2008-11-12 Les suédois pressés d'interdire la bestialité après un article (EN)

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Sweden urged to ban animals sex after newspaper expose on bestiality

Times Online, November 12, 2008

Roger Boyes in Berlin

Sweden, one of the world's most sexually tolerant societies, is in the throes of a strange, emotionally charged debate about the last taboo: bestiality.

The unmasking this week of an animal sex network by the Stockholm newspaper Expressen has again highlighted the issue. Members of parliament are urging a tightening of the laws (bestiality was decriminalised along with homosexuality in 1944) but the government is resisting the pressure.

“Should a human be allowed to affectionately stroke the teats of a female dog?" asked Eskil Erlandsson, the Agriculture minister, explaining the complexities of an anti-bestiality law, "or does that count as the sexual abuse of an animal?" The minister, famed for his outspoken manner, later left many Swedes aghast when he gave an even more explicit example.

The Minister's concern was stirred by figures and projections from animal welfare groups. One, the Swedish Animal Welfare Agency, registered 115 cases of bestiality between 2000 and 2005. This is regarded however as the tip of the iceberg and some published projections suggest that between 200 and 300 dogs and cats a year are being sexually assaulted.

The Expressen story has stoked up the debate even more. It infiltrated a reporters into a group run by the organiser of a flourishing internet animal sex forum. He owns a farm with dogs and horses and told the newspaper that he had regular sex with his female dog but claimed the animal initiated the act. This is a sufficient defence under current Swedish laws to prevent prosecution under charges of animal cruelty.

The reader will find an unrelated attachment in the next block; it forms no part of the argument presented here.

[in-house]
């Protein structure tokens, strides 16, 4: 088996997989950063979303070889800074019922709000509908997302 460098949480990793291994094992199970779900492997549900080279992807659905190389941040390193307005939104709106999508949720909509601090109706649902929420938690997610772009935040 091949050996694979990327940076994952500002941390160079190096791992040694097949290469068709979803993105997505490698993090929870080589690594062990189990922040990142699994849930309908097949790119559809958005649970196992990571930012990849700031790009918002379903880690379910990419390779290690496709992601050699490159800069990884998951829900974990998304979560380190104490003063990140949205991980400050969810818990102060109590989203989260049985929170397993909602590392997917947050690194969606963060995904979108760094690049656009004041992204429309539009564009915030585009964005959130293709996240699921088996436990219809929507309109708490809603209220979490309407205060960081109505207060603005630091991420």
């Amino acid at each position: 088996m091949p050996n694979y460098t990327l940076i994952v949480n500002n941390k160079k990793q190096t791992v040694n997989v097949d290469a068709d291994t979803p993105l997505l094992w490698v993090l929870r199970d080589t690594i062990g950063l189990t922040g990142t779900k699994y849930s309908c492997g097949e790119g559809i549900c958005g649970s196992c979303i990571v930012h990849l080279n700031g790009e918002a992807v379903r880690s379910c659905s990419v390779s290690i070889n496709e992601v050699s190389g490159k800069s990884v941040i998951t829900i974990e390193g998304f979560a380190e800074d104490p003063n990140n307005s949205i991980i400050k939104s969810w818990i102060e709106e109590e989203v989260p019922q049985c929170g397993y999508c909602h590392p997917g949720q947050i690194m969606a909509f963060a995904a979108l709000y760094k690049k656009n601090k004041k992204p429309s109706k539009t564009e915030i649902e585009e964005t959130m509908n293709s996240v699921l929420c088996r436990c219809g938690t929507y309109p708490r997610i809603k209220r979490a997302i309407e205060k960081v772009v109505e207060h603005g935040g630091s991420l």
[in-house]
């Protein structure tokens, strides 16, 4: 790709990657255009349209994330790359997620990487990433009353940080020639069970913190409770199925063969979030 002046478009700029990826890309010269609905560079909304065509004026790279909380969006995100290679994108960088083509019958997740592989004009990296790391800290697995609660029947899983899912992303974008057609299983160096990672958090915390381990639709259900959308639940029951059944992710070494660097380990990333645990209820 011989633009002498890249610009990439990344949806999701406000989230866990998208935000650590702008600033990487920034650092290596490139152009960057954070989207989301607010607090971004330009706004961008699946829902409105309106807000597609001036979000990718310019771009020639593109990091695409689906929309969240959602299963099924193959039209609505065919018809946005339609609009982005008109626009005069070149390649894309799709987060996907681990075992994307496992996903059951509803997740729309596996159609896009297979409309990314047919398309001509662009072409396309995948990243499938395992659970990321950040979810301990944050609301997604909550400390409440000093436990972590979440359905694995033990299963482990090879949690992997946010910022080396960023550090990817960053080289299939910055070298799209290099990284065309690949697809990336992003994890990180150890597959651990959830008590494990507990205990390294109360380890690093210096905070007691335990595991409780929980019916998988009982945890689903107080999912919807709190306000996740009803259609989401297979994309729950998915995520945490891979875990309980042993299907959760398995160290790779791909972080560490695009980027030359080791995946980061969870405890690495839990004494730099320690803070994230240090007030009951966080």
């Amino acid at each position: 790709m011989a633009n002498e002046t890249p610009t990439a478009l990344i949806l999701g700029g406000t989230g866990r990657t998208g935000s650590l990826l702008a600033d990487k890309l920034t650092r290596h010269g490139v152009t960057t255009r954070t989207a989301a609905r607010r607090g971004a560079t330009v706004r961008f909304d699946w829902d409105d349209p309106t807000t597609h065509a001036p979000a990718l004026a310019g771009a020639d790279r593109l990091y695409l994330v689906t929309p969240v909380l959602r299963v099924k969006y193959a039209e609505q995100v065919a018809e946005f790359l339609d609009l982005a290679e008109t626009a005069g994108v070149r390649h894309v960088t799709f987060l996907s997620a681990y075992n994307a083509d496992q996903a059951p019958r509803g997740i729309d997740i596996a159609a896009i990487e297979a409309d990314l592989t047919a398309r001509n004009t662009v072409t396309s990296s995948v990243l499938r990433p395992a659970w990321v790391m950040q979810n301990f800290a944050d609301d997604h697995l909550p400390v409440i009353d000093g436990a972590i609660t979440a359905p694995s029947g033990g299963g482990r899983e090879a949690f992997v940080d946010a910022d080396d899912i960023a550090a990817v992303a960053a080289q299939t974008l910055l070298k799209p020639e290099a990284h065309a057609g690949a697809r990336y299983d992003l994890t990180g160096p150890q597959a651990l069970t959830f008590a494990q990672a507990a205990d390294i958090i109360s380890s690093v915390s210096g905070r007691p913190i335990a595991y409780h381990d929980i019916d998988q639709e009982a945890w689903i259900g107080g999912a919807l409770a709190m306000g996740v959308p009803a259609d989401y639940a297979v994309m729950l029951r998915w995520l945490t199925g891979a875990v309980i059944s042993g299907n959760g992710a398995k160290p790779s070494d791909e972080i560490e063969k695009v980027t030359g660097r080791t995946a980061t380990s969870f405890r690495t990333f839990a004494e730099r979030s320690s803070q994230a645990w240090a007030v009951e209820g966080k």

The network of around 30 people, mainly men, organise regular rendezvous with different farmyard animals and dogs. The events are often filmed for later use in pornographic films.

Sweden has had a pioneering approach towards sex, at least since the 1960s when critically acclaimed films such as I am Curious Yellow depicted the society's free-wheeling attitudes. The country was one of the first to shed the stigma of single motherhood and, while Swedes talk less about sexual matters nowadays than 30 years ago, they are still pushing back the boundaries. Pharmacies, for example, have just been authorised to sell female sex toys across the counter. Legal limits are set mainly on the commercial exploitation of sex: thus, while prostitution is technically legal, customers are seen as offenders who exploit and abuse women. Cameras have been set up near the entrances of brothels and clients leaving the premises can be fined on the spot.

But bestiality and the whole seedy sub-culture surrounding it is straining Swedish tolerance to bursting point. Religious Swedes say it violates a fundamental taboo: a passage from Leviticus 18 states: “And you shall not lie with any beast and defile yourself with it, neither shall any woman give herself a beast to lie with it: it is a perversion." In the Middle Ages, men were typically burned to death for having sex with animals. Most countries nowadays either outlaw the practice entirely (most states in the US) or prosecute penetrative sex with animals (Britain). Sweden, though, has not taken a religion-based stance. Rather, it seems to accept the idea that sex with animals can be in some way consensual. If it causes injury to the animal it can be prosecuted, although in practice only two out of the 115 cases registered have ever been investigated.

Jan Ertsborn, a Liberal member of parliament, told the Swedish-based news website thelocal.se: “Veterinarians see a lot of injuries that they believe are caused by this behaviour but it is difficult to prove." Mr Ertsborn is leading the campaign to impose a legal ban on bestiality. A national petition has been launched in support of his initiative and it is supported above all by equestrians anxious about the number of cases of people who clamber over farm fences at night and attempt to rape female horses. A similar wave of horse abuse has been noted in Germany.